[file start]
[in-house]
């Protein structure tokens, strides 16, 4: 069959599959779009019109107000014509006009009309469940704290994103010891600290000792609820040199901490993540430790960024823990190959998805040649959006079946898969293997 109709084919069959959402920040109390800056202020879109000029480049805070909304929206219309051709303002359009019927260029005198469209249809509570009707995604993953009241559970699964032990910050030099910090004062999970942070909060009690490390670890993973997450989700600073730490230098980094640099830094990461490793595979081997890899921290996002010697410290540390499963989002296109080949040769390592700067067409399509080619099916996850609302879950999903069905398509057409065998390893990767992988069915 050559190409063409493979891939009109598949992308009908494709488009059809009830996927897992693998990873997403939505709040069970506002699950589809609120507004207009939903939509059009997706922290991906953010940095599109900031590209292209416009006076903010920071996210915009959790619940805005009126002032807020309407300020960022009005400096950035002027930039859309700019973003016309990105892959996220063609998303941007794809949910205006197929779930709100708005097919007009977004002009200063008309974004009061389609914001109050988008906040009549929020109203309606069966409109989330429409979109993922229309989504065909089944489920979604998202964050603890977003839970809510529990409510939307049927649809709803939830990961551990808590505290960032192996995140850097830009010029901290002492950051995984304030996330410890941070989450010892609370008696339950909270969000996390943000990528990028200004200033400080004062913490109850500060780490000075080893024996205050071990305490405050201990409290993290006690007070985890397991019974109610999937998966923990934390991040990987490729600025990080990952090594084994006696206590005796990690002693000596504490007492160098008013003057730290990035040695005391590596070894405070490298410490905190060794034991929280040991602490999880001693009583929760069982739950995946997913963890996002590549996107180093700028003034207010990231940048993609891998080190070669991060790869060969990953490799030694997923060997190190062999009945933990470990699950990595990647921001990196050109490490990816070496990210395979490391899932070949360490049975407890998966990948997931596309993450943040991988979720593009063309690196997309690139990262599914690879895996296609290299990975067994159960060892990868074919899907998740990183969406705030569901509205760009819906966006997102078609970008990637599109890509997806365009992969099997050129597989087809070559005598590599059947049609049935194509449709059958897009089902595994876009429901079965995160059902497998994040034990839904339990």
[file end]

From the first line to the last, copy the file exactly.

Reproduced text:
[in-house]
């Protein structure tokens, strides 16, 4: 069959599959779009019109107000014509006009009309469940704290994103010891600290000792609820040199901490993540430790960024823990190959998805040649959006079946898969293997 109709084919069959959402920040109390800056202020879109000029480049805070909304929206219309051709303002359009019927260029005198469209249809509570009707995604993953009241559970699964032990910050030099910090004062999970942070909060009690490390670890993973997450989700600073730490230098980094640099830094990461490793595979081997890899921290996002010697410290540390499963989002296109080949040769390592700067067409399509080619099916996850609302879950999903069905398509057409065998390893990767992988069915 050559190409063409493979891939009109598949992308009908494709488009059809009830996927897992693998990873997403939505709040069970506002699950589809609120507004207009939903939509059009997706922290991906953010940095599109900031590209292209416009006076903010920071996210915009959790619940805005009126002032807020309407300020960022009005400096950035002027930039859309700019973003016309990105892959996220063609998303941007794809949910205006197929779930709100708005097919007009977004002009200063008309974004009061389609914001109050988008906040009549929020109203309606069966409109989330429409979109993922229309989504065909089944489920979604998202964050603890977003839970809510529990409510939307049927649809709803939830990961551990808590505290960032192996995140850097830009010029901290002492950051995984304030996330410890941070989450010892609370008696339950909270969000996390943000990528990028200004200033400080004062913490109850500060780490000075080893024996205050071990305490405050201990409290993290006690007070985890397991019974109610999937998966923990934390991040990987490729600025990080990952090594084994006696206590005796990690002693000596504490007492160098008013003057730290990035040695005391590596070894405070490298410490905190060794034991929280040991602490999880001693009583929760069982739950995946997913963890996002590549996107180093700028003034207010990231940048993609891998080190070669991060790869060969990953490799030694997923060997190190062999009945933990470990699950990595990647921001990196050109490490990816070496990210395979490391899932070949360490049975407890998966990948997931596309993450943040991988979720593009063309690196997309690139990262599914690879895996296609290299990975067994159960060892990868074919899907998740990183969406705030569901509205760009819906966006997102078609970008990637599109890509997806365009992969099997050129597989087809070559005598590599059947049609049935194509449709059958897009089902595994876009429901079965995160059902497998994040034990839904339990």